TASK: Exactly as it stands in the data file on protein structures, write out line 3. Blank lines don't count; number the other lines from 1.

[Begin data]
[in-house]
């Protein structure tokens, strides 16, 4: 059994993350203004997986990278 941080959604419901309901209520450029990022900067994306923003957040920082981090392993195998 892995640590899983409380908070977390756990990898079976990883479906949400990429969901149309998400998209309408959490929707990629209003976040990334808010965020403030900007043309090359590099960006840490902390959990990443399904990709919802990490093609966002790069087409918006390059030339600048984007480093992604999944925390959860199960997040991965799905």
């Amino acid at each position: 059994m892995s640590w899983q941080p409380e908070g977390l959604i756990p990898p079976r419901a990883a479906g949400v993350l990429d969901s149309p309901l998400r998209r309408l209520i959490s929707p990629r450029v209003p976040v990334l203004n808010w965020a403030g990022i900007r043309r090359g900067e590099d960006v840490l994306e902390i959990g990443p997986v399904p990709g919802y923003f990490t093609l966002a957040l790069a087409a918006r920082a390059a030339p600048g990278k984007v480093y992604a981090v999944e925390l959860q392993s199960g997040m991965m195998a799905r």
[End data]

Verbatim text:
């Amino acid at each position: 059994m892995s640590w899983q941080p409380e908070g977390l959604i756990p990898p079976r419901a990883a479906g949400v993350l990429d969901s149309p309901l998400r998209r309408l209520i959490s929707p990629r450029v209003p976040v990334l203004n808010w965020a403030g990022i900007r043309r090359g900067e590099d960006v840490l994306e902390i959990g990443p997986v399904p990709g919802y923003f990490t093609l966002a957040l790069a087409a918006r920082a390059a030339p600048g990278k984007v480093y992604a981090v999944e925390l959860q392993s199960g997040m991965m195998a799905r």